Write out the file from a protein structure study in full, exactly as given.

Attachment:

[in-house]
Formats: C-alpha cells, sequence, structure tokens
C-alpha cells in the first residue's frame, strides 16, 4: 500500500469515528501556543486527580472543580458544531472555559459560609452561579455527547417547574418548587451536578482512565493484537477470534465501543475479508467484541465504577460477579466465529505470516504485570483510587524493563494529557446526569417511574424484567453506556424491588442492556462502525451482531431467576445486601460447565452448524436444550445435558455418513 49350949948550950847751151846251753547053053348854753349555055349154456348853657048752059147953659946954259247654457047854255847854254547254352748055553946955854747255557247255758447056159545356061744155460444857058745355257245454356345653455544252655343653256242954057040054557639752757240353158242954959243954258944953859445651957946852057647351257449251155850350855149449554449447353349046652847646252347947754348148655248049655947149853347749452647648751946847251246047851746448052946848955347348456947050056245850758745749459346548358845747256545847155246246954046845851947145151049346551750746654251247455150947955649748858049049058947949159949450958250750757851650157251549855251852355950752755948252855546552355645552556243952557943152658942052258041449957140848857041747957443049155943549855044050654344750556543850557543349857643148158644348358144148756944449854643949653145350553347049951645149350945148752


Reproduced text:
[in-house]
Formats: C-alpha cells, sequence, structure tokens
C-alpha cells in the first residue's frame, strides 16, 4: 500500500469515528501556543486527580472543580458544531472555559459560609452561579455527547417547574418548587451536578482512565493484537477470534465501543475479508467484541465504577460477579466465529505470516504485570483510587524493563494529557446526569417511574424484567453506556424491588442492556462502525451482531431467576445486601460447565452448524436444550445435558455418513 49350949948550950847751151846251753547053053348854753349555055349154456348853657048752059147953659946954259247654457047854255847854254547254352748055553946955854747255557247255758447056159545356061744155460444857058745355257245454356345653455544252655343653256242954057040054557639752757240353158242954959243954258944953859445651957946852057647351257449251155850350855149449554449447353349046652847646252347947754348148655248049655947149853347749452647648751946847251246047851746448052946848955347348456947050056245850758745749459346548358845747256545847155246246954046845851947145151049346551750746654251247455150947955649748858049049058947949159949450958250750757851650157251549855251852355950752755948252855546552355645552556243952557943152658942052258041449957140848857041747957443049155943549855044050654344750556543850557543349857643148158644348358144148756944449854643949653145350553347049951645149350945148752